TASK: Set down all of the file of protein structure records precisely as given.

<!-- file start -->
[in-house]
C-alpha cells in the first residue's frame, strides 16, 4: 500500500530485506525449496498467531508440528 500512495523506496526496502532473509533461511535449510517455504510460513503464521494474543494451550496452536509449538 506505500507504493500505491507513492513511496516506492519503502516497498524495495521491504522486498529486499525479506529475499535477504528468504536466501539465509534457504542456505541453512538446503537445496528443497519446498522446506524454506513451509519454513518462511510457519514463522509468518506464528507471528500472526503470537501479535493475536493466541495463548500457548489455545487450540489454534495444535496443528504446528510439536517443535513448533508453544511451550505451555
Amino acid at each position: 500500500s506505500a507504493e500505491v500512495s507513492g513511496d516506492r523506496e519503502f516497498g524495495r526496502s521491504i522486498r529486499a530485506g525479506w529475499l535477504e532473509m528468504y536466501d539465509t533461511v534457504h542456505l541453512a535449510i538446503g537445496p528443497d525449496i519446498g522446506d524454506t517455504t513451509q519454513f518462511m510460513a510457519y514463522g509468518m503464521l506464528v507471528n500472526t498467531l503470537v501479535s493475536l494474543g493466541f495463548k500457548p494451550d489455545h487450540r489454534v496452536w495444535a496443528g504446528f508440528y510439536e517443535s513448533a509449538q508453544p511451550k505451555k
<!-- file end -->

[in-house]
C-alpha cells in the first residue's frame, strides 16, 4: 500500500530485506525449496498467531508440528 500512495523506496526496502532473509533461511535449510517455504510460513503464521494474543494451550496452536509449538 506505500507504493500505491507513492513511496516506492519503502516497498524495495521491504522486498529486499525479506529475499535477504528468504536466501539465509534457504542456505541453512538446503537445496528443497519446498522446506524454506513451509519454513518462511510457519514463522509468518506464528507471528500472526503470537501479535493475536493466541495463548500457548489455545487450540489454534495444535496443528504446528510439536517443535513448533508453544511451550505451555
Amino acid at each position: 500500500s506505500a507504493e500505491v500512495s507513492g513511496d516506492r523506496e519503502f516497498g524495495r526496502s521491504i522486498r529486499a530485506g525479506w529475499l535477504e532473509m528468504y536466501d539465509t533461511v534457504h542456505l541453512a535449510i538446503g537445496p528443497d525449496i519446498g522446506d524454506t517455504t513451509q519454513f518462511m510460513a510457519y514463522g509468518m503464521l506464528v507471528n500472526t498467531l503470537v501479535s493475536l494474543g493466541f495463548k500457548p494451550d489455545h487450540r489454534v496452536w495444535a496443528g504446528f508440528y510439536e517443535s513448533a509449538q508453544p511451550k505451555k